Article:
must be a valid statement label in the same program unit as the
given arithmetic IF statement.
Execution of an arithmetic IF
statement causes the numeric expression numexp to be evaluated,
followed by a transfer of control:
 If numexp is less
than zero, control branches to statement label1.
 If
numexp is equal to zero, control branches to statement label2.
 If numexp is greater than zero, control branches to
statement label3.
The same label may appear more than once in
one arithmetic IF statement.
The following are two examples of
arithmetic IF statements:
IF (A) 10,20,30
IF (LM) 40,40,50
In
the first example, if A is less than 0., control branches to
statement 10. If A is equal to 0., control branches to
statement 20. If A is greater than 0., control branches to
statement 30.
In the second example, if LM is less than or
equal to 0, control branches to statement 40. If LM is
greater than 0, control branches to statement.
Note that the
arithmetic IF statement has been declared as obsolescent by the
Fortran 90 standard. Therefore, its use should be avoided in
new program development, and is described here only for
completeness.
4.6 EXAMPLE PROGRAMS
Example Program 1: Logical
Expressions
C234567890
PROGRAM LOGEXP
LOGICAL A,B
DATA A,B,X,Y,Z
/.TRUE.,.FALSE.,15.,24.,30./
IF(A.EQV.B.AND.X.GE.Y) THEN
WRITE(6,*) 'FIRST TEST PASSED'
ELSE
WRITE(6,*) 'FIRST TEST DID
NOT PASS'
END IF IF (X.LT.Y.OR.Y.LT.Z) THEN
WRITE(6,*) 'SECOND
TEST PASSED'
END IF
END 
This example accomplishes the following tasks:
 Declares two logical variables A and B.
 Initializes
A as .TRUE. and B as .FALSE.
 Initializes three
implicitly declared real variables X = 15., Y = 24., and Z =
30, in a DATA statement.
 Tests to see if both of the
following conditions are true: (a) A and B have the same value;
and (b) X is greater than or equal to Y. If both conditions are
true, it writes FIRST TEST PASSED; otherwise, it writes FIRST
TEST DID NOT PASS.
 Tests to see if X is less than Y, or
Y is less than Z. If this is true, it writes SECOND TEST
PASSED.
Note that this is only an example. In a realworld situation, some or all of the variables would be read as input
rather than be initialized with a DATA statement. Also, note
that some processors may implicitly initialize all logical
variables as .FALSE., making such initialization redundant.
Example Program 2: Nested Block IF Construct
C234567890
PROGRAM ABCDEF
DATA A,B,C,D,E,F /3.,5.,7.10.,20.,40./
IF (A.LT.B) THEN ! 100
WRITE(6,*) 'A IS LESS THAN B'
ELSEIF (B.LE.C) THEN ! 101
WRITE(6,*) 'B IS LESS THAN OR EQUAL TO C'
ELSE ! 102
IF
(D+E.GT.F) THEN ! 200
WRITE(6,*) '(D + E) IS GREATER THAN F'
END IF ! 201
END IF ! 103
END 
This example
accomplishes the following tasks:
Initializes six
implicitly declared real variables A, B, C, D, E, and F.
Tests
to see if A is less than B. If so, it writes the message A IS
LESS THAN B.
Otherwise, it tests to see if B is less
than or equal to C. If so, it writes the message B IS LESS THAN
OR EQUAL TO C.
Otherwise, it unconditionally executes
the nested block IF that follows the ELSE ! 102 statement. It
tests to see if D + E is greater than F. If so, it writes the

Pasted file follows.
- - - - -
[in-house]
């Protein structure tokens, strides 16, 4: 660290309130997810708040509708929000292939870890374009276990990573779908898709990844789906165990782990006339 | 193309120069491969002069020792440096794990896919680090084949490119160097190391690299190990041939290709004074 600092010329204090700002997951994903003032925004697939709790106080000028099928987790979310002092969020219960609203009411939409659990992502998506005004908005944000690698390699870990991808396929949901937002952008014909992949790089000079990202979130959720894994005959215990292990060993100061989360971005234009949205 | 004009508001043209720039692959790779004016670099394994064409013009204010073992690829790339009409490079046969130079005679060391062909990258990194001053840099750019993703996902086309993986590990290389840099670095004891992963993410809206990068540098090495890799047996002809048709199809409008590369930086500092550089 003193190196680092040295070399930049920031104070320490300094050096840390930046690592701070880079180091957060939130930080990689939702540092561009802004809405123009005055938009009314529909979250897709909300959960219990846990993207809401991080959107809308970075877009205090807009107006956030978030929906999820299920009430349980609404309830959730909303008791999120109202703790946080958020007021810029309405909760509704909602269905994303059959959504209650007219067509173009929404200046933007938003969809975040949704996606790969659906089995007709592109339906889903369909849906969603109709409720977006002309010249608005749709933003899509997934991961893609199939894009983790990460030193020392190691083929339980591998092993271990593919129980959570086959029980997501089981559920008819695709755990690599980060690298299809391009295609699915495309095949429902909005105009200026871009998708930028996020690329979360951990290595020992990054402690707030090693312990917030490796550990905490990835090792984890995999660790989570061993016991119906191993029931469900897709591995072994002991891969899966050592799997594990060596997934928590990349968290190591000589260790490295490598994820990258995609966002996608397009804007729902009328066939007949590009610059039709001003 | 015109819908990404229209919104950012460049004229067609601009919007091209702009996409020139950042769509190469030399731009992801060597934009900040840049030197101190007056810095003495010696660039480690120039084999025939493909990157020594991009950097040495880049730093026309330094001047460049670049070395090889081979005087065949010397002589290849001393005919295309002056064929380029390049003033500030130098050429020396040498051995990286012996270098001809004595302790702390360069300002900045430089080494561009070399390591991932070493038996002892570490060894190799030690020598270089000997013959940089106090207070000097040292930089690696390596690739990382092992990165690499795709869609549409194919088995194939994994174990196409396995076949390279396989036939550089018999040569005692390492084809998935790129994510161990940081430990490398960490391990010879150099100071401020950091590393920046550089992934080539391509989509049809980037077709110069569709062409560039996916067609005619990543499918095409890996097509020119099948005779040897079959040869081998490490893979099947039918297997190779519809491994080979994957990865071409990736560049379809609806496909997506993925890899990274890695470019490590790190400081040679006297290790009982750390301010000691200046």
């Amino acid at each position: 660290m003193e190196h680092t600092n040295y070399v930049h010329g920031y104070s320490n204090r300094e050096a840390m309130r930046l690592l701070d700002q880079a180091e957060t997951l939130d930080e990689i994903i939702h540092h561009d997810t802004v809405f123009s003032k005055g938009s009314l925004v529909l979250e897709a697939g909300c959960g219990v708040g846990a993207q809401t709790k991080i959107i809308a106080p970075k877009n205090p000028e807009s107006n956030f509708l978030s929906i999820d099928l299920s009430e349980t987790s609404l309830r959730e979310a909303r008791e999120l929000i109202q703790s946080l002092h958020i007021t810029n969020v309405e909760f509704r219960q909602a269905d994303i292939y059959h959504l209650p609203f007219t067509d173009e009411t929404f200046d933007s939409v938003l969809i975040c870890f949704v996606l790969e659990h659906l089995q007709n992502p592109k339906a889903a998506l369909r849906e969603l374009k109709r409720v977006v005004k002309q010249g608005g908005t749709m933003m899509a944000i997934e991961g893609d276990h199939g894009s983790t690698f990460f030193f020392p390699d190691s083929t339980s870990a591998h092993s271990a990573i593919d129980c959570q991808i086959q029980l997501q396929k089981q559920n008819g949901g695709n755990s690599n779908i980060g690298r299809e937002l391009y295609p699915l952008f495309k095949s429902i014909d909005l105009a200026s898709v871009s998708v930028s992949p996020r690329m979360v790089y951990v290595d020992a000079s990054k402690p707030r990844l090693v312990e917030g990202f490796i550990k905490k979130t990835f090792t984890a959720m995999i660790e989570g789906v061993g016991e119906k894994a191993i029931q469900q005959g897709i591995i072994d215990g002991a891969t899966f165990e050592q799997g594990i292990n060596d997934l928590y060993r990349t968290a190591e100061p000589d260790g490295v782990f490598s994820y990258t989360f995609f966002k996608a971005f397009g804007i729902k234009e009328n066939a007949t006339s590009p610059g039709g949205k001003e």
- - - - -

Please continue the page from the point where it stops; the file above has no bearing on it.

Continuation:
message (D + E) IS GREATER THAN F.
Again, this is only an
example. In a realworld situation, some or all of the
variables would be read as input rather than be initialized
with a DATA statement. Also, the presence of numeric trailing
comments helps identify the nested block (200 series) from the
nesting block IF construct (100 series). Note that every block
IF construct finishes with its own END IF (partial) statement,
and every program finishes with it own END statement.
4.7 SUMMARY
The conditional IF statements are used to conditionally
execute
by using the block IF construct,
which consists of the partial statements
IF (exp) THEN
ELSEIF (exp) THEN
ELSE
END IF
block IF constructs
may be nested within other block IF constructs
block IF
constructs are the most commonly used conditional statements
by using the logical IF statement
the
logical IF has limited application, but remains in use
by using a GO TO statement as part of a
logical IF statement, as in IF(N.EQ.L) GO TO 40
by using a
logical IF as a means to exit a GO TO CONTINUE loop, as in
IF(N.EQ.8) STOP
by using the arithmetic IF statement
the
arithmetic IF statement has been declared as obsolescent by
the Fortran 90 standard; therefore, its use in new applications
is discouraged.
CHAPTER 4  PROBLEMS
The three dimensions of a
box are: (1) length, (2) width, and (3) height. Write an
interactive program that uses logical variables to accomplish
the following tasks:
Using DATA statements, initialize the
specified minimum width/length ratio as 0.5, maximum
width/length ratio as 1.0, minimum volume as 950 cubic inches,
and maximum volume as 1050 cubic inches.
Read the width,
length, and height of a tested box (in inches), and calculate
its width/length ratio and volume.
Determine if the box
width/length ratio is between the specified limits. Write the
answer, either true (T) or false (F), preceded by an
appropriate message such as: WIDTH/LENGTH CONSTRAINT IS
SATISFIED?: F
Determine if the box volume is between the
specified limits. Write the answer, either true (T) or false
(F), preceded by an appropriate message such as: VOLUME
CONSTRAINT IS SATISFIED?: T
Determine if both width/length
ratio and volume constraints are satisfied. Write the answer,
either true (T) or false (F), preceded by an appropriate
message such as: BOTH WIDTH/LENGTH AND VOLUME CONSTRAINTS ARE
SATISFIED?: F
Test the program with the following data sets:
LENGTH WIDTH HEIGHT
12. 8. 11.
10.5 11. 9.0
10. 6. 17.5
The
density of a sample cylinder is being tested for compliance
with a set of specifications. Write an interactive program that
uses logical vari ables to accomplish the following tasks:
Using DATA statements, initialize the specified minimum and
maximum densities of the cylinder as 30 and 50 lbs/cu ft,
respectively, and the base diameter, height, and weight of a
specification cone as 2 ft, 4 ft, and 120 lbs, respectively.